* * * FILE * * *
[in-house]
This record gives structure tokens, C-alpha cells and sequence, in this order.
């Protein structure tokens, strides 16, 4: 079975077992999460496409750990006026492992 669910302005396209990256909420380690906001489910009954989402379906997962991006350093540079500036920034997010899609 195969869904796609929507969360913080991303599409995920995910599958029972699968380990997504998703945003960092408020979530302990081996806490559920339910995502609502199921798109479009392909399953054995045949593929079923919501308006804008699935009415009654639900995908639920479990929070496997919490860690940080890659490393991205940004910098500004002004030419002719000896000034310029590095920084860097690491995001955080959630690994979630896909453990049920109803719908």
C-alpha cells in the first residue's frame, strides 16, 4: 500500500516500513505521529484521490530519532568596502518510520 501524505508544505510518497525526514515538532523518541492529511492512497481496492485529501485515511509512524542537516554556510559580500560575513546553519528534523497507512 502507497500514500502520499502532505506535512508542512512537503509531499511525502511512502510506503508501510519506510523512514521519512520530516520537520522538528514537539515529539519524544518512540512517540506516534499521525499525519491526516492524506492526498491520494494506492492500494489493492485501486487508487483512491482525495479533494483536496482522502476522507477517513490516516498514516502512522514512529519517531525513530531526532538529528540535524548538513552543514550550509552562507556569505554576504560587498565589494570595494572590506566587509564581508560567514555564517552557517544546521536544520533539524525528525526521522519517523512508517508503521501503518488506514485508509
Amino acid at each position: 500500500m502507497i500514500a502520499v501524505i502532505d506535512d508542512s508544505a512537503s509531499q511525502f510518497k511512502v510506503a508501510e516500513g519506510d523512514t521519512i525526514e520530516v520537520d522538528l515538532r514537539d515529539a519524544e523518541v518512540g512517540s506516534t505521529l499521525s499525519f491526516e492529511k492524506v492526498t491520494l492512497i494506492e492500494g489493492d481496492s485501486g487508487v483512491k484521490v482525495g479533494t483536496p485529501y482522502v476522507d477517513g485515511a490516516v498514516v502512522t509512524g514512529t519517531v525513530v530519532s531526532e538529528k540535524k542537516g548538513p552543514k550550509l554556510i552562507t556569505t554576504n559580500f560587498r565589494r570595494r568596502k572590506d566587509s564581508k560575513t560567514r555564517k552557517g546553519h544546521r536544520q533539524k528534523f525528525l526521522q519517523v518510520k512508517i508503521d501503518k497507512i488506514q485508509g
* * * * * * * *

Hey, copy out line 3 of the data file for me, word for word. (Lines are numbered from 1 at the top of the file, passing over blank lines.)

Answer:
């Protein structure tokens, strides 16, 4: 079975077992999460496409750990006026492992 669910302005396209990256909420380690906001489910009954989402379906997962991006350093540079500036920034997010899609 195969869904796609929507969360913080991303599409995920995910599958029972699968380990997504998703945003960092408020979530302990081996806490559920339910995502609502199921798109479009392909399953054995045949593929079923919501308006804008699935009415009654639900995908639920479990929070496997919490860690940080890659490393991205940004910098500004002004030419002719000896000034310029590095920084860097690491995001955080959630690994979630896909453990049920109803719908």